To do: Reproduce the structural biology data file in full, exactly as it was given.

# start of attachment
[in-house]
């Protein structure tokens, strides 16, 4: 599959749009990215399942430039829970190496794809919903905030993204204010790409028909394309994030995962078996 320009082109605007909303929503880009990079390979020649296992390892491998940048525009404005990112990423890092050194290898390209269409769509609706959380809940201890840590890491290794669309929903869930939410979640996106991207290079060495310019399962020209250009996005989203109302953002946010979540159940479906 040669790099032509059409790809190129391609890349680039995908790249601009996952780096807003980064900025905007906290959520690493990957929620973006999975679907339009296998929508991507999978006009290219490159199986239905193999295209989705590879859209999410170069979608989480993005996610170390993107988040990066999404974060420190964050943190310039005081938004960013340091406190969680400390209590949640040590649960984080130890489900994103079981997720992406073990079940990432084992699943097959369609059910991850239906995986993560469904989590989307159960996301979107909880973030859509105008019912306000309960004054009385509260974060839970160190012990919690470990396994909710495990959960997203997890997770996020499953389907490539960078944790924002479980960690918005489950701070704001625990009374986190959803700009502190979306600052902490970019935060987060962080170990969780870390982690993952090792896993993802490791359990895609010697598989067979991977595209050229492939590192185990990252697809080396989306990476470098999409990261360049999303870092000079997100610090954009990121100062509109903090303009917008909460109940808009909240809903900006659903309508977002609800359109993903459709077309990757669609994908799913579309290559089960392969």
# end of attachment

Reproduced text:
[in-house]
């Protein structure tokens, strides 16, 4: 599959749009990215399942430039829970190496794809919903905030993204204010790409028909394309994030995962078996 320009082109605007909303929503880009990079390979020649296992390892491998940048525009404005990112990423890092050194290898390209269409769509609706959380809940201890840590890491290794669309929903869930939410979640996106991207290079060495310019399962020209250009996005989203109302953002946010979540159940479906 040669790099032509059409790809190129391609890349680039995908790249601009996952780096807003980064900025905007906290959520690493990957929620973006999975679907339009296998929508991507999978006009290219490159199986239905193999295209989705590879859209999410170069979608989480993005996610170390993107988040990066999404974060420190964050943190310039005081938004960013340091406190969680400390209590949640040590649960984080130890489900994103079981997720992406073990079940990432084992699943097959369609059910991850239906995986993560469904989590989307159960996301979107909880973030859509105008019912306000309960004054009385509260974060839970160190012990919690470990396994909710495990959960997203997890997770996020499953389907490539960078944790924002479980960690918005489950701070704001625990009374986190959803700009502190979306600052902490970019935060987060962080170990969780870390982690993952090792896993993802490791359990895609010697598989067979991977595209050229492939590192185990990252697809080396989306990476470098999409990261360049999303870092000079997100610090954009990121100062509109903090303009917008909460109940808009909240809903900006659903309508977002609800359109993903459709077309990757669609994908799913579309290559089960392969």